Before the GOC in 2021
An at-a-glance summary of recent fitness to practise decisions published by the optical regulator
Below OT presents a summary of General Optical Council fitness to practise decisions published in 2021.
Norwich-based dispensing optician, Jeremy Simeons (GOC registration D-7435) has been erased from the GOC register following his conviction for the sexual assault of a child under the age of 13.
Simeons received a two-year prison sentence after his conviction in May 2020 and a 10-year Sexual Harm Prevention Order.
A GOC fitness to practise committee concluded that the serious nature of the offending by the registrant had brought the profession into disrepute and would undermine public confidence in the profession.
The committee also determined that Simeons had no insight into his offending and there was a high risk of repetition.
Committee chair Anne Johnstone highlighted that erasure was the only proportionate and appropriate sanction available in the case.
“In all the circumstances it was the committee’s judgement that the registrant’s behaviour which led to the conviction was fundamentally incompatible with ongoing professional registration,” the decision stated.
Fazeela Makda (GOC registration 01-25045), an optometrist based in Nuneaton, has been suspended from the optical regulator’s register for a period of six months.
The sanction related to accessing patient records without clinical justification and making amendments to records without examining patients. Makda admitted her actions were dishonest.
A GOC fitness to practise committee decision highlighted that a dishonest amendment of clinical records is serious misconduct and demands a finding of impairment to protect the confidence held by the public in the profession and the optical regulator.
The committee took into account the seriousness of the dishonesty which involved numerous patient records and took place over a lengthy period of time.
However, the committee also considered the fact that Makda made no personal gain from her actions and had references attesting to her good character.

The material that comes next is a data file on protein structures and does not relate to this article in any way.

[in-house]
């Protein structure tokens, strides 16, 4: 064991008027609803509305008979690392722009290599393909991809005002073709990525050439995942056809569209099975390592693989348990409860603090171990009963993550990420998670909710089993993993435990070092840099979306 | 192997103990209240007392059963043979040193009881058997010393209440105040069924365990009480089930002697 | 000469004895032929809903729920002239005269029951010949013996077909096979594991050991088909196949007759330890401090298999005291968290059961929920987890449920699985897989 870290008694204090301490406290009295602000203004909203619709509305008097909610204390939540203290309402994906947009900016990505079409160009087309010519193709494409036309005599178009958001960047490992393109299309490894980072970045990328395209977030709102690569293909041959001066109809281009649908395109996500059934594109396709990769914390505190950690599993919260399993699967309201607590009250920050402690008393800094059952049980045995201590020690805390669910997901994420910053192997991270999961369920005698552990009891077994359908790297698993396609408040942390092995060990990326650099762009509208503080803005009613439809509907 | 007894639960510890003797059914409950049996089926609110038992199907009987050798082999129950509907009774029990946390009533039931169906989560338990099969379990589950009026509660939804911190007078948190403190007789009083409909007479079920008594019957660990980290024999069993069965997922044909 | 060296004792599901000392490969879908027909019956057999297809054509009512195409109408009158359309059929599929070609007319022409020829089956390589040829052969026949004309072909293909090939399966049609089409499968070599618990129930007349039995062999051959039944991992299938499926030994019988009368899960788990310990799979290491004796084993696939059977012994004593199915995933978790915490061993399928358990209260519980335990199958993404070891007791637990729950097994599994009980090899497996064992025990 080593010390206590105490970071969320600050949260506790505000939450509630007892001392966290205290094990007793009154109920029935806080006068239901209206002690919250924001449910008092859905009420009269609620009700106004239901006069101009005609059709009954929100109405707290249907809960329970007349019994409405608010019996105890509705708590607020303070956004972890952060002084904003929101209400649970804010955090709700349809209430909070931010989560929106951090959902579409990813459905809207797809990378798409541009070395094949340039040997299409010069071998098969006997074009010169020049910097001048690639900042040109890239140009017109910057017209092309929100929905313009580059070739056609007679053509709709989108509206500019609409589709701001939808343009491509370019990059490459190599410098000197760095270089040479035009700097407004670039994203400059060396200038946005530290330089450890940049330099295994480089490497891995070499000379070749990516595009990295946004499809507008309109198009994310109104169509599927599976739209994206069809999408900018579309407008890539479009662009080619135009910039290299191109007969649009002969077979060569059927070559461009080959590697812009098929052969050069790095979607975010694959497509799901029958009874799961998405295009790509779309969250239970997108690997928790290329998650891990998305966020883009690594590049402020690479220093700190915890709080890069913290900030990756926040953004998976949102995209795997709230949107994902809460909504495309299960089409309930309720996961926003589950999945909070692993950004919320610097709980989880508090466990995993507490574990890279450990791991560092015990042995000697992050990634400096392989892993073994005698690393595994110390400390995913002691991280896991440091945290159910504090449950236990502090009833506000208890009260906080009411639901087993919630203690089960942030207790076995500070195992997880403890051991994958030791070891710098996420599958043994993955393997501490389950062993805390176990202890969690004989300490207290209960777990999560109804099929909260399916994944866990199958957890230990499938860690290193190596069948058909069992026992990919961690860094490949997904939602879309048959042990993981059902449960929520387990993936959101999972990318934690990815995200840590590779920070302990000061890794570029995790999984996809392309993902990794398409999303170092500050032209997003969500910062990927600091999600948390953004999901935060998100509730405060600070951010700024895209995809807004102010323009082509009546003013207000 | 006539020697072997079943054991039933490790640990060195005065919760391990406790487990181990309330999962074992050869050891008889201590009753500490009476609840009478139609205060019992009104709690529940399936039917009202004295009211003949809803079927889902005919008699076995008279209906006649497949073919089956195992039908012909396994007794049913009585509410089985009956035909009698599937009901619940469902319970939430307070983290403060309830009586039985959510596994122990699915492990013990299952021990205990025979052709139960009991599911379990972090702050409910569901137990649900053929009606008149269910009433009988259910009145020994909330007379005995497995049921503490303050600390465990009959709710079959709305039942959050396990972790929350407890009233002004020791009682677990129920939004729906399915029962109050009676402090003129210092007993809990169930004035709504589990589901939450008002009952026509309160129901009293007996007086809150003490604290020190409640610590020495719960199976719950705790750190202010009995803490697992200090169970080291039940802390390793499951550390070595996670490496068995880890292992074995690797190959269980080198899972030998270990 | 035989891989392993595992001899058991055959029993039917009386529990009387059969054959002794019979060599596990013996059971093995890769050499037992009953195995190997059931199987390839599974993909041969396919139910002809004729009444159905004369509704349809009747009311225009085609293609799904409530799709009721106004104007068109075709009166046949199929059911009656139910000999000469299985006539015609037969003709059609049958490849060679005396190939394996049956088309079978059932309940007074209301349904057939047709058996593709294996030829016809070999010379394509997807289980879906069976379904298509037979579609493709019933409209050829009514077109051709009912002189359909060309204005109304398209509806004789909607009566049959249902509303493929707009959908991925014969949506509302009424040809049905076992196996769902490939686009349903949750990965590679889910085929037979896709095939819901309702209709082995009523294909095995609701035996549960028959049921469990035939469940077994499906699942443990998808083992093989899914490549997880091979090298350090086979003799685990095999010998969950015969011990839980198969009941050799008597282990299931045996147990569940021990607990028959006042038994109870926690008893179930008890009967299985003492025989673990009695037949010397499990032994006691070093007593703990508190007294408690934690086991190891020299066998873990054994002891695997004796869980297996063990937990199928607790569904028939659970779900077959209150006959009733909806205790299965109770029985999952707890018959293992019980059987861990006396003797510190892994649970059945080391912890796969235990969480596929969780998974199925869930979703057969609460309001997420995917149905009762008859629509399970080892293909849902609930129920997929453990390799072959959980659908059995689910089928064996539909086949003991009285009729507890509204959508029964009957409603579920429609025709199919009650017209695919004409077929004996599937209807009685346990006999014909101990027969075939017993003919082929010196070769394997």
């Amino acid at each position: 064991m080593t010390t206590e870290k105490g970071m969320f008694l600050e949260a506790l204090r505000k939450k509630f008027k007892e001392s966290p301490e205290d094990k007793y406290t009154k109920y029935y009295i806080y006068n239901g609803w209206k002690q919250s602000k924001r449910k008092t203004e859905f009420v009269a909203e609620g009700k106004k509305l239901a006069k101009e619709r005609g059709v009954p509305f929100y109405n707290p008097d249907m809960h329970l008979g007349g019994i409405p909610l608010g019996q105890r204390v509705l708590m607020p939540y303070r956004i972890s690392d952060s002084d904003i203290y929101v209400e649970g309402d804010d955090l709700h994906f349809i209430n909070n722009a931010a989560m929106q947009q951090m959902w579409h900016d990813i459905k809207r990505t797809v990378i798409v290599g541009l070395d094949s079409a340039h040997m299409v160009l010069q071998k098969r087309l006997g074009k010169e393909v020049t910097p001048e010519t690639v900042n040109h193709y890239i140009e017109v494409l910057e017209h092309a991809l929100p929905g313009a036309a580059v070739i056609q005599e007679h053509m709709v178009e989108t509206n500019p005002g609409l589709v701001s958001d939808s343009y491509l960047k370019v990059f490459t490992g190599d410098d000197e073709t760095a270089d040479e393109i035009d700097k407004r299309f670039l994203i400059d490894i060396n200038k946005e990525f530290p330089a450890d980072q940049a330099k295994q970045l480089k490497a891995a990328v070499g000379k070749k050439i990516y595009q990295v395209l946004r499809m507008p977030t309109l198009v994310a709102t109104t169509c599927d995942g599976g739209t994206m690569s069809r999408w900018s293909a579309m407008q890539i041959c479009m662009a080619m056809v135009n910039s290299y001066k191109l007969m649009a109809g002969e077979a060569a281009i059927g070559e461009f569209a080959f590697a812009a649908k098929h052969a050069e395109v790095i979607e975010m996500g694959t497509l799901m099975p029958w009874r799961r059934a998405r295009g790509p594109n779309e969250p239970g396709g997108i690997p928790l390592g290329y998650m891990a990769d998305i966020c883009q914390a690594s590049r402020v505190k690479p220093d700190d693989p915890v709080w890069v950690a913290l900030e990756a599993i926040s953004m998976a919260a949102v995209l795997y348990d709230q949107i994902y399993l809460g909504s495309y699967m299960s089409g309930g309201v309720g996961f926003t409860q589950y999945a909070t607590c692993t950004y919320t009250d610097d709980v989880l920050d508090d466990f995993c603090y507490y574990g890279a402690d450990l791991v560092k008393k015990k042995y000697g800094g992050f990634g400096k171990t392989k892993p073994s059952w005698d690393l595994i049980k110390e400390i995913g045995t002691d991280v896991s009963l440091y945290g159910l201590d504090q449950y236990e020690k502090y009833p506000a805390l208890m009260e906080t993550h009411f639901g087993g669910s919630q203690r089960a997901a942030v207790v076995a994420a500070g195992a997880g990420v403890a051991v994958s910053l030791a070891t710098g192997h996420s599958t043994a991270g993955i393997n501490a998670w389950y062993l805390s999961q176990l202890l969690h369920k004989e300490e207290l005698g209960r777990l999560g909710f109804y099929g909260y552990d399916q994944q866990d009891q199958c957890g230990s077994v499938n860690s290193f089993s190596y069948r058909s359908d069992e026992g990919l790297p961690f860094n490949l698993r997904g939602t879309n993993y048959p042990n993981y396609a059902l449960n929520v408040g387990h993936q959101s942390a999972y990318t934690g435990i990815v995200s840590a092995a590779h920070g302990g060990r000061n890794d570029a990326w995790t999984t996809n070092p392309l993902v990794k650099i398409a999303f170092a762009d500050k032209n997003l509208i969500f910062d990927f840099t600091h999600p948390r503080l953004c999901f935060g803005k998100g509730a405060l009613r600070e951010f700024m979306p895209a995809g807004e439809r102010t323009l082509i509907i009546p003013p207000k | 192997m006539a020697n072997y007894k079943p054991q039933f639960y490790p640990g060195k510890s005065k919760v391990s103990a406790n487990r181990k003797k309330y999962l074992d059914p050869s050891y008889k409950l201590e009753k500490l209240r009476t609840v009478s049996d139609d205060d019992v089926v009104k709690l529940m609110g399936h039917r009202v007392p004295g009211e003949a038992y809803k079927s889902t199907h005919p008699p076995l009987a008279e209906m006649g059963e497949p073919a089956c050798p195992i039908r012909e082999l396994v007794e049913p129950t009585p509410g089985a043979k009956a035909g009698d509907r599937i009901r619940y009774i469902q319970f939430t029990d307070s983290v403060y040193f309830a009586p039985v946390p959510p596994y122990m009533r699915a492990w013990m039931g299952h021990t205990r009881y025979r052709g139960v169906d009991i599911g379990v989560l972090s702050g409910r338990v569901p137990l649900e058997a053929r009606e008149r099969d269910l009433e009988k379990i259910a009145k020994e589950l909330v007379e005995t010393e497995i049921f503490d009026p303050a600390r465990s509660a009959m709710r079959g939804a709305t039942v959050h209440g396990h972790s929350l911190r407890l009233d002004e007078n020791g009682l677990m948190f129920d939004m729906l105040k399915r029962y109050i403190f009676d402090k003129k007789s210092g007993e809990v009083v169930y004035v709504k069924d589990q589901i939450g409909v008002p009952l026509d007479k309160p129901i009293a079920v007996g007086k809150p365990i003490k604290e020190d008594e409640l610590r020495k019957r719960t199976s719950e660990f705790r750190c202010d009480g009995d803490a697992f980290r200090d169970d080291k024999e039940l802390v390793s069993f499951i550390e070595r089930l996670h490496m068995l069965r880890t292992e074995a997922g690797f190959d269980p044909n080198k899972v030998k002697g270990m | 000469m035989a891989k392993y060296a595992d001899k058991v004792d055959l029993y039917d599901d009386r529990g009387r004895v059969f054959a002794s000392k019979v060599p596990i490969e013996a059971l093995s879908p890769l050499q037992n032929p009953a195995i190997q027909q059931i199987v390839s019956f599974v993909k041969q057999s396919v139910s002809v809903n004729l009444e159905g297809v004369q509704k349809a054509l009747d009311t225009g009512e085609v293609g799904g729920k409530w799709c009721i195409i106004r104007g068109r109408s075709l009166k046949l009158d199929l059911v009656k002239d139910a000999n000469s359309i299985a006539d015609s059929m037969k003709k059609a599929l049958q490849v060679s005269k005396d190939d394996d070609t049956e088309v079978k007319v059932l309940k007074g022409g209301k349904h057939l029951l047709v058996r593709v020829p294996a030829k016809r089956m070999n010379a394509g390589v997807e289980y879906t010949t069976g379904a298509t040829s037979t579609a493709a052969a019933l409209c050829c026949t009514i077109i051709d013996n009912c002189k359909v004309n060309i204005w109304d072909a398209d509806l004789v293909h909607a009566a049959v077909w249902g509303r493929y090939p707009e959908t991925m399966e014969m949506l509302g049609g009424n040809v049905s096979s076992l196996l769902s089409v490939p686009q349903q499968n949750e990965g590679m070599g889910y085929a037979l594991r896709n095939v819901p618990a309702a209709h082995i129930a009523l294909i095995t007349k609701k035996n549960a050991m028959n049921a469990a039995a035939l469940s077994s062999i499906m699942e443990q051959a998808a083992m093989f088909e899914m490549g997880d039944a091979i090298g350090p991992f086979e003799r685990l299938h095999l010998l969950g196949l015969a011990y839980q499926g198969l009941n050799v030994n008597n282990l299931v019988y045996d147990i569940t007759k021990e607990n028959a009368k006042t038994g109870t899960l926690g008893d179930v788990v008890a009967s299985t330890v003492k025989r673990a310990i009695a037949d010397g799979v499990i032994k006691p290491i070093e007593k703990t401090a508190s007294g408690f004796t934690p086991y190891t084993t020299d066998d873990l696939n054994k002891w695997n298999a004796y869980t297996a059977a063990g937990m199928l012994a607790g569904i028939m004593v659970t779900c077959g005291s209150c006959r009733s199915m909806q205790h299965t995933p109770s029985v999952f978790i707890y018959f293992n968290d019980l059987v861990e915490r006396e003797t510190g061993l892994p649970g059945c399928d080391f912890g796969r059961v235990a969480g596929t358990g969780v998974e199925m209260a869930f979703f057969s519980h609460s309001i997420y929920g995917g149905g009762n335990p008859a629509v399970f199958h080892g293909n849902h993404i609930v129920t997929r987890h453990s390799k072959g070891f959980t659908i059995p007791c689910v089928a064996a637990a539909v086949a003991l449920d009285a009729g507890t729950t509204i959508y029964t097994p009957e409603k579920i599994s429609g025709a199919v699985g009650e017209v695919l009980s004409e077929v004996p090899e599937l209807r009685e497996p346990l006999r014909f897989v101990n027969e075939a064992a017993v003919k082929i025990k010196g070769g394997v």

Makda also admitted the behaviour, displayed remorse and showed genuine insight into her actions.
The committee considered that a six-month suspension was the appropriate sanction, taking into account “the public interest that lies in retaining the services of a committed and talented optometrist whose contribution to the profession is recognised by their colleagues.”
Glasgow-based optometrist, David Little (GOC registration 01-10284) has been suspended from the GOC register for 12 months after he amended patient records.
A GOC fitness to practise committee decision found that the amendments did not reflect an accurate account of patient appointments.
The committee concluded that Little’s actions, which included dishonesty, fell well below the standard to be expected of a registered professional given his responsibility to maintain accurate and clear records.
His actions related to two patients over a “significant” period of time, the decision noted.
The committee considered that the sanction of erasure would be disproportionate considering that the dishonesty occurred five years ago, the registrant had remedied his record keeping and he had been practising up until his retirement in March 2020.
The decision highlighted that there had been no repetition of the behaviour since the incident and the registrant did not present a risk to patients.
The GOC has suspended Cheltenham-based optometrist, Ariana Faderani (GOC registration 01-31763) from its register for 12 months after she falsified sight test records to inflate her sales record and deceived her employer by using study days for recreational travel.
A GOC fitness to practise committee noted that bonus payments were associated with sales figures.
The committee accepted that the motive for Faderani’s dishonesty in falsifying records was not financial but was aimed at boosting her standing with her employer.